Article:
After all I've gone thru with the local church, and seen, I'm not the least surprised to find this out about Nee.

So now we can't be sure what the truth is ...

I'd like to see the evidence, or as much as possible anyway ...
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Old 09-10-2012, 11:17 AM   #82
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Default Re: Book challenges Watchman Nee’s legacy as martyr

Hey Buddy how you doing? Been a long time! Hope you're well!

......

At first I was also little shocked by the allegations made in the book, but then I tried to put Nee into perspective. We will never know the real truth of the matter, but neither should we elevate any man like we did in the Recovery. Israel liked to elevate King David, but the Biblical record is fair to point out his failures. Likewise Nee and Lee were flawed men. It's not for me to diminish any of Nee's positive work for the Lord.

Our Lord Jesus alone was perfect and sinless. Praise Him!
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Old 09-10-2012, 07:26 PM   #83
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Hey Buddy how you doing? Been a long time! Hope you're well!
Thanks bro. Hope you are doing well as well ...

......

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Originally Posted by Ohio
At first I was also little shocked by the allegations made in the book, but then I tried to put Nee into perspective. We will never know the real truth of the matter, but neither should we elevate any man like we did in the Recovery.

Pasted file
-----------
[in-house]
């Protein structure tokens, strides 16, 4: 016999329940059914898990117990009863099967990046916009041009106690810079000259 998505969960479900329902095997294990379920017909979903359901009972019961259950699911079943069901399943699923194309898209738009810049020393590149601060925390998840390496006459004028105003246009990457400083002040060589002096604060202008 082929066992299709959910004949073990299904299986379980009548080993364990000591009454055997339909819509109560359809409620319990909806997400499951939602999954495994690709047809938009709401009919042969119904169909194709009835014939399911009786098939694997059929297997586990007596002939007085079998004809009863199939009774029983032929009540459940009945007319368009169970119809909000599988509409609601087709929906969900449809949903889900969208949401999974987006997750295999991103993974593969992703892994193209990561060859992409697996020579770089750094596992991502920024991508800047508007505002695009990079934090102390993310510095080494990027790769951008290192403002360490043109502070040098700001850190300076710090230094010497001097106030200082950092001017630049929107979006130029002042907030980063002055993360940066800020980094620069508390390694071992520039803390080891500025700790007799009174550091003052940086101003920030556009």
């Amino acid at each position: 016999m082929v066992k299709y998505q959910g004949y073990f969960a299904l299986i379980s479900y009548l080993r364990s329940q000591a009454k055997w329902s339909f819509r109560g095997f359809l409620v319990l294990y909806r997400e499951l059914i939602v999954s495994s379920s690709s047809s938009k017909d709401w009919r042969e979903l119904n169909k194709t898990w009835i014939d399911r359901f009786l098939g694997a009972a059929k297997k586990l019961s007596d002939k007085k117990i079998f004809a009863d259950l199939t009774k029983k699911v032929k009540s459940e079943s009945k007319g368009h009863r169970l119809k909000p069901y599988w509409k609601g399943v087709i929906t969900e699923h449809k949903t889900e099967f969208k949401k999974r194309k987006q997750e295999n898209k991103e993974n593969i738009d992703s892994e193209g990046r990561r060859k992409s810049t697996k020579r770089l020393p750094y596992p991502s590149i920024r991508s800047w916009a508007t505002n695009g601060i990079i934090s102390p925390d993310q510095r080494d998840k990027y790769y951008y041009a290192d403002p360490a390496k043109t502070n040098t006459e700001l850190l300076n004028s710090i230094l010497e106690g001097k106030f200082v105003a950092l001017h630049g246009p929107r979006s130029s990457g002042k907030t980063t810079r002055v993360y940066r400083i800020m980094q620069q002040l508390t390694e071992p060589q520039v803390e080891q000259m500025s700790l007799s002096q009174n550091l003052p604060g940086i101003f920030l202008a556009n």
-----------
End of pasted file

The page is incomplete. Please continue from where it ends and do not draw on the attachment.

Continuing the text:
Well it's one thing for a Christian teacher and/or preacher to fall into the weakness of the flesh. But it's another thing altogether when a Christian leader that claims to be God's delegated authority falls prey to the flesh.

And in reading reviews of Hsu's book, she tells that Nee required total submission to his authority.

So maybe Nee fell to the weakness of the flesh, maybe. But he was definitely wrong with his doctrine of delegated authority. Nee was a man. And in the Christian era our only authority is the headship of Christ ... not men.

And as far as using the Old Testament as a model of authority goes, I don't see why we would superimpose stories from the bronze age into the modern Christian era.

Blessings bro Ohio ...
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Old 09-10-2012, 07:57 PM   #84
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Agreed. Teachings about delegated authority bear no good fruit. There is skimpy New Testament support for them.

Isn't there a saying somewhere like, "pride precedes the fall?" Once a man is elevated to the position of deputy authority -- without exception -- he fails big time, and that's because power corrupts man.

Only Jesus is our Lord. The only deputy authority on earth in the Holy Spirit. And we both can agree on that!

Blessings to you bro.
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Old 09-10-2012, 08:03 PM   #85
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By the way, I'm still interested in if anybody read this book. It's an expensive paperback, and not available in Kindle format, so I'm uncertain if the book is worth it or not. Any help, advice, or feedback would be much appreciated.